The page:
Growing up in Northern Virginia just outside Washington DC, Bill was just not a city-boy. His father grew up on a farm in North Carolina but wanted nothing more to do with farming. Summer vacation visits to the family relatives still operating farms were a much anticipated event. Those farming genes must have been passed on to Bill who would figure out ways to use his toys to play in the dirt. A small vegetable garden was a new obsession when a neighbor with a rototiller broke ground and the daily watering ritual became an enjoyable task watching plants develop from seeds into edible produce.
Working for a large engineering firm as what you might call a entry level engineer, Bill was assigned to the jobsites as an inspector to monitor construction to assure spec compliance. The construction office/storage compound on one of his larger projects became home to a couple of chickens, compliments of Bill. They were a pair of hand raised buff-sex-link roosters that took ownership of the compound and became pets of the workers. One of the workers got so attached that at the end of the project the worker took both the roosters home and kept them as pets. It was on that project Bill met an electrician who was trying to sell an overgrown 40 acre farm with a collapsed house and Bill bought it. The intent was to raise commercial chickens but the location was too far from any of the packing houses to service. This land ended up as a timber tract and proceeds from the first timber harvest was enough to purchase his first tractor, which he kept in his driveway just 3 miles outside of Washington DC. Neighbors laughed at him for buying a tractor until the first major snowstorm when he cleared the street and everyone’s driveway while the rest of the city was crippled by drifted snow. After that all the neighbors loved the tractor and were sad to see it loaded on the trailer when we moved to Alabama. “Most” of the neighbors thought the small livestock collection in the back yard was a fun break from the monotony of city living but the county officials was not so amused. More reason to move to a real farm.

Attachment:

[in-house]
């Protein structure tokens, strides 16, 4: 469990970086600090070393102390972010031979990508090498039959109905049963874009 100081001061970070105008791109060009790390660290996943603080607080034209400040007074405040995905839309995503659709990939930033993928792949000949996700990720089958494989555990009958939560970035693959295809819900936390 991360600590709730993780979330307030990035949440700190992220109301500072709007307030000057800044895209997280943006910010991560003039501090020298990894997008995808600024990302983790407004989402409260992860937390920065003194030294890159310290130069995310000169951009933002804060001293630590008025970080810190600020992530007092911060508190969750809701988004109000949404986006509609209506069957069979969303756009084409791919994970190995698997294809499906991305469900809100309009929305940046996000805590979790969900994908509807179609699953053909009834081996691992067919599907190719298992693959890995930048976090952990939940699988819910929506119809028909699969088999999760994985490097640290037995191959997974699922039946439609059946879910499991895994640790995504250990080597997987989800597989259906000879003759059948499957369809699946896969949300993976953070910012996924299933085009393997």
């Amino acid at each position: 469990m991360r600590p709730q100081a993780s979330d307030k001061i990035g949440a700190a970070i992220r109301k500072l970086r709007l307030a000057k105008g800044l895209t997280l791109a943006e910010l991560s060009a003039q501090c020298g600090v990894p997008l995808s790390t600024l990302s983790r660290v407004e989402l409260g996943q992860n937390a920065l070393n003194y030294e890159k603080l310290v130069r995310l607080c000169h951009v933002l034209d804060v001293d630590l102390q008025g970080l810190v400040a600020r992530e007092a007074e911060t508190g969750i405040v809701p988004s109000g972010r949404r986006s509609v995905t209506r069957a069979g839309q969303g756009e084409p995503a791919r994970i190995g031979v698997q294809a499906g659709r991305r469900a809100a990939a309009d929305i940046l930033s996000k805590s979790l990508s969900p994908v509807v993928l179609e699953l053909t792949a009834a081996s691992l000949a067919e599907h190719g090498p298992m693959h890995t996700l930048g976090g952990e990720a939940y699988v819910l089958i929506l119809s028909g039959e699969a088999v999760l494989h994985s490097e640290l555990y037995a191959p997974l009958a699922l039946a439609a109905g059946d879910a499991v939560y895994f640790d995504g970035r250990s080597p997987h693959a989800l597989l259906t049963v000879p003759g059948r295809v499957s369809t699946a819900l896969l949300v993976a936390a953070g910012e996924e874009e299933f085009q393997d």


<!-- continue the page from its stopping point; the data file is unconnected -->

Bill likes to eat and learned to cook, specifically candy and pastries which was another passion that developed over the years. Bill got licensed as an electrical contractor and ran a contracting business on evenings and weekends. He did a lot of work in restaurants and bakeries where he made friends with the owners and chefs. They encouraged him to pursue his cooking hobby on a larger scale. They showed him techniques and introduced him to the world of commercial food service and trade shows. Bill learned how to make art out of chocolate and entered several competitions but could not compete with the skills of culinary institute trained confectionary chefs.
When Bill retired from his engineering career everything finally came together. Bill and his wife bought and rehabilitated a dilapidated pecan orchard in the Black Belt region of Alabama, built a licensed commercial kitchen and started making pecan candies and treats from the nuts harvested in the orchard. A local pecan farmer took Bill under his wing and helped Flying Basset Farm get started in growing pecans. Church pot-luck dinners always had some dish made using our pecans and our church became the primary taste testers for our pecan candies and pastries and provided feedback allowing us to develop and refine our product line for taste rather than economic efficiency.
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